Except for patients with positive surgical margin(s) who would have the first follow-up at 3 months after LEEP, the others were evaluated by pelvic examination and cervical cytology every 6 months after the procedure for a period of 2 years, then yearly afterwards. Colposcopy or cervical biopsy was performed as indicated.

Data collected from medical charts and electronic database were age, underlying disease, parity, smoking status, cervical cytology result, pathologic results (cervical biopsy, LEEP and its margin status, and hysterectomy specimens), period of follow-up, and events of persistence or recurrence. Persistence was diagnosed if subsequent CIN was evidenced within 6 months after LEEP, and recurrence if CIN was found after 6 months [7, 8].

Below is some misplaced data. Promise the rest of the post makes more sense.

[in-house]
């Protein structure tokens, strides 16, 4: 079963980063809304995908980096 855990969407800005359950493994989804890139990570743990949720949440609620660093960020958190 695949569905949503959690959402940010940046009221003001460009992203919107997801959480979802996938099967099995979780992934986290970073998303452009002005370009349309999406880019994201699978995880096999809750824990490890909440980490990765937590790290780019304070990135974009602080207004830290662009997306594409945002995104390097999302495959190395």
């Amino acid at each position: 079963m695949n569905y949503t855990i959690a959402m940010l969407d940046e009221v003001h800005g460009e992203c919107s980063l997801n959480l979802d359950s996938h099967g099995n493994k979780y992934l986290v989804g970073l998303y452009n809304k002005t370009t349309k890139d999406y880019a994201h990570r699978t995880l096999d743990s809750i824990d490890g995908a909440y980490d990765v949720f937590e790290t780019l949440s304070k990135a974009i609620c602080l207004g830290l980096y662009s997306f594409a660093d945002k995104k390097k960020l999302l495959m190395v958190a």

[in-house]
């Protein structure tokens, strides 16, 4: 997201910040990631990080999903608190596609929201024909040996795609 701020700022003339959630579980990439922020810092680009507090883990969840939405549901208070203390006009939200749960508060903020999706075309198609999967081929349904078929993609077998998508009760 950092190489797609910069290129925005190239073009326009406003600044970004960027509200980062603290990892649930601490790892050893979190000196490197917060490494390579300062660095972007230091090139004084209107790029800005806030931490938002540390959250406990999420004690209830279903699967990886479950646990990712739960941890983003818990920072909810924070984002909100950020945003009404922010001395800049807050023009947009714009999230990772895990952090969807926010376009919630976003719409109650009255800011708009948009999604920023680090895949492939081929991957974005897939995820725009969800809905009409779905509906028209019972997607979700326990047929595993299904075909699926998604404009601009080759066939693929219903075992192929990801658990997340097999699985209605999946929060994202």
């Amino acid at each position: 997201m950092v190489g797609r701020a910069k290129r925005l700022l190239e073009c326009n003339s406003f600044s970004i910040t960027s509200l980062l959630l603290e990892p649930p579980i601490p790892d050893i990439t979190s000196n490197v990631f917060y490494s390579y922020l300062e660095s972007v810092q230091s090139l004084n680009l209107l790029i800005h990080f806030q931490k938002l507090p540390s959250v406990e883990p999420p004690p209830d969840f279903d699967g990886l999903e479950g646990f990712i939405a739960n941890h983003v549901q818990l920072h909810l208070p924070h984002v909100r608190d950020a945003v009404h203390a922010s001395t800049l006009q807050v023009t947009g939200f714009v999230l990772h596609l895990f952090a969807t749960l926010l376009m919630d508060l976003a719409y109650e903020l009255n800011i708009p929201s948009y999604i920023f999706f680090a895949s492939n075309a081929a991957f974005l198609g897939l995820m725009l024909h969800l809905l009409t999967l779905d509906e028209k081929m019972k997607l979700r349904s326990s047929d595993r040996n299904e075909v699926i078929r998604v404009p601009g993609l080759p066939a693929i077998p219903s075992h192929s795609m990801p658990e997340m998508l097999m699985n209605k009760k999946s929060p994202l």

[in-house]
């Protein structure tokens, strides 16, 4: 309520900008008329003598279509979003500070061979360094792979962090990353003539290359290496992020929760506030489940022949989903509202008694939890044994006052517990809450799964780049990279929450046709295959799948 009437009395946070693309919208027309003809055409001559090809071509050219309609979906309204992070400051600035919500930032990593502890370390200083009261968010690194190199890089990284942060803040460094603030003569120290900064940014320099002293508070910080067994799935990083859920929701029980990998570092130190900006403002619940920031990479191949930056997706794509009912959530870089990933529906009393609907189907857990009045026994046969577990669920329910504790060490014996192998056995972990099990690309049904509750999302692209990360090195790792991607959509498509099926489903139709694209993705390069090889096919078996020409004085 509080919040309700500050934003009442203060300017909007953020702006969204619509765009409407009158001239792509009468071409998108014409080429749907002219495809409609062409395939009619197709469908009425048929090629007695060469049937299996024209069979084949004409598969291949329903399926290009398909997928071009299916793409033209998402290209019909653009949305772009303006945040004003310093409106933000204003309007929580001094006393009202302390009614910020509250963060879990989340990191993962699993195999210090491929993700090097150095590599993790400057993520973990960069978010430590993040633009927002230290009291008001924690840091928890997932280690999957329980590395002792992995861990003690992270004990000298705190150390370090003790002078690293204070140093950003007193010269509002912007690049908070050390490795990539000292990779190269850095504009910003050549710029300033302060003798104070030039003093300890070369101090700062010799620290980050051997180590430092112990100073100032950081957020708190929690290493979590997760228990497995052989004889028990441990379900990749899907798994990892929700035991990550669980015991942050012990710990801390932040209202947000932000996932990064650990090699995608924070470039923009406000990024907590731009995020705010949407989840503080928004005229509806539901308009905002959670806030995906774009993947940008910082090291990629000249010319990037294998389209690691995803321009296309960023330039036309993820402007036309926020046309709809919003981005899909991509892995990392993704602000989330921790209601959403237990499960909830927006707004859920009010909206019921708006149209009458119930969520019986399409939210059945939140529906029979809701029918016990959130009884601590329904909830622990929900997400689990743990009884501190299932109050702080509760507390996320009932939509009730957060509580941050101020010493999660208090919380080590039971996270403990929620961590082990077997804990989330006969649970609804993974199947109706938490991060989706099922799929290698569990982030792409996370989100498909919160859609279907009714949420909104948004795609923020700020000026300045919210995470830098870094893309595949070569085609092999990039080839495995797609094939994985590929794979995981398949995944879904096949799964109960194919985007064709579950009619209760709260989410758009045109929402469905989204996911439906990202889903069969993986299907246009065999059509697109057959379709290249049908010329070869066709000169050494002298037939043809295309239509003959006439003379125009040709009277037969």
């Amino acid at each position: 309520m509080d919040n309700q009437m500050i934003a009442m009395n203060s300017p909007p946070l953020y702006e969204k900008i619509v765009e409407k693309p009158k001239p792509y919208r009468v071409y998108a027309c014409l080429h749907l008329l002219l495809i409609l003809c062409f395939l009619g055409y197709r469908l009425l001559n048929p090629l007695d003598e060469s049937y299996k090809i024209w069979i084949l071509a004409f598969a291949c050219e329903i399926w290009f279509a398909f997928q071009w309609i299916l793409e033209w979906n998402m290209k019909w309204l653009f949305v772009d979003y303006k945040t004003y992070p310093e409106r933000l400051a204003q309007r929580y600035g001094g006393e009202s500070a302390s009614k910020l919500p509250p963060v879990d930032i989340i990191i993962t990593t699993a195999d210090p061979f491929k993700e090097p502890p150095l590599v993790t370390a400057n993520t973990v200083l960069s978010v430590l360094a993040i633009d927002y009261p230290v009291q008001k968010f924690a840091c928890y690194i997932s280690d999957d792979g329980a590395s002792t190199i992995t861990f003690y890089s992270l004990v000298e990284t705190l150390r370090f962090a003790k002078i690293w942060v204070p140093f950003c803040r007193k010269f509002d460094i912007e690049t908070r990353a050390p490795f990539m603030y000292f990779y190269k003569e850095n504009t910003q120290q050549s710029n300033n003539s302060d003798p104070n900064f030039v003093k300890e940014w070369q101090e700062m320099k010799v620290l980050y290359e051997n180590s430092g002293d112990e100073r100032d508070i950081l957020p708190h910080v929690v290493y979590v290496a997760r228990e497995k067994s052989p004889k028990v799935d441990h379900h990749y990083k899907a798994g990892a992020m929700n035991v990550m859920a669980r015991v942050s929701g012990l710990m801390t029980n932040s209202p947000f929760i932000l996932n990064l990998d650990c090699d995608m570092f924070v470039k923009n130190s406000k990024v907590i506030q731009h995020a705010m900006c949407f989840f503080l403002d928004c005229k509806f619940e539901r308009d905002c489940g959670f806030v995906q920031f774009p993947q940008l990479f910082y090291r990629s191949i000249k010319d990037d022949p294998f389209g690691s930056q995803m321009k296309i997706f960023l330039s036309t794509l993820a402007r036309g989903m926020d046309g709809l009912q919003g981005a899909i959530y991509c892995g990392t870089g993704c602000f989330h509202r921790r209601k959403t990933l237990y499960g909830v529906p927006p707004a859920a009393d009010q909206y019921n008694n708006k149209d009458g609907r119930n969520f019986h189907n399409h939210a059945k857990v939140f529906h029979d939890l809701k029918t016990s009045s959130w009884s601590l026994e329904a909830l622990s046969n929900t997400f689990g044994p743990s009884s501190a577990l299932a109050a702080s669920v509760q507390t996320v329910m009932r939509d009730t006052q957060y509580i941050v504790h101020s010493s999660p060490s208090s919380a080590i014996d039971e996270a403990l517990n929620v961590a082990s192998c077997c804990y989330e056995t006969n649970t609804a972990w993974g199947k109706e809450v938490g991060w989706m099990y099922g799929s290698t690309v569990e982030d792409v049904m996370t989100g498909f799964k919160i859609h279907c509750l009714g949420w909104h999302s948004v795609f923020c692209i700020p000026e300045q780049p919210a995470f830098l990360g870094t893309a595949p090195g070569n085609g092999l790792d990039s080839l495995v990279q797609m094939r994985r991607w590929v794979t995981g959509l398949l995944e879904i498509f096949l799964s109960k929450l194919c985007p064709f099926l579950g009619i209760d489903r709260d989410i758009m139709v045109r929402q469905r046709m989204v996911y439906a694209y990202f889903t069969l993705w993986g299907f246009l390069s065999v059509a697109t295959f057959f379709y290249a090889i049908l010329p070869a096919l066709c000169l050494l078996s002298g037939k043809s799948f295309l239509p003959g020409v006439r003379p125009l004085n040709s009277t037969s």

Demographic data, types of abnormal cervical cytology and histology were analyzed by descriptive statistics. Number with percentage and mean with standard deviation (SD) or median with range were used to describe categorical and continuous variables, respectively. Chi-square or Fischer exact test was used to test the relationships between clinic-pathologic features and events of persistence or recurrence. Progression-free survival was analyzed by Kaplan-Meier and risk factors were compared with Log-rank test. P values equal or less than 0.05 were considered statistically significant. All data were analyzed using IBM SPSS Statistics for Windows, Version 22.0 (IBM Corp., Armonk, NY).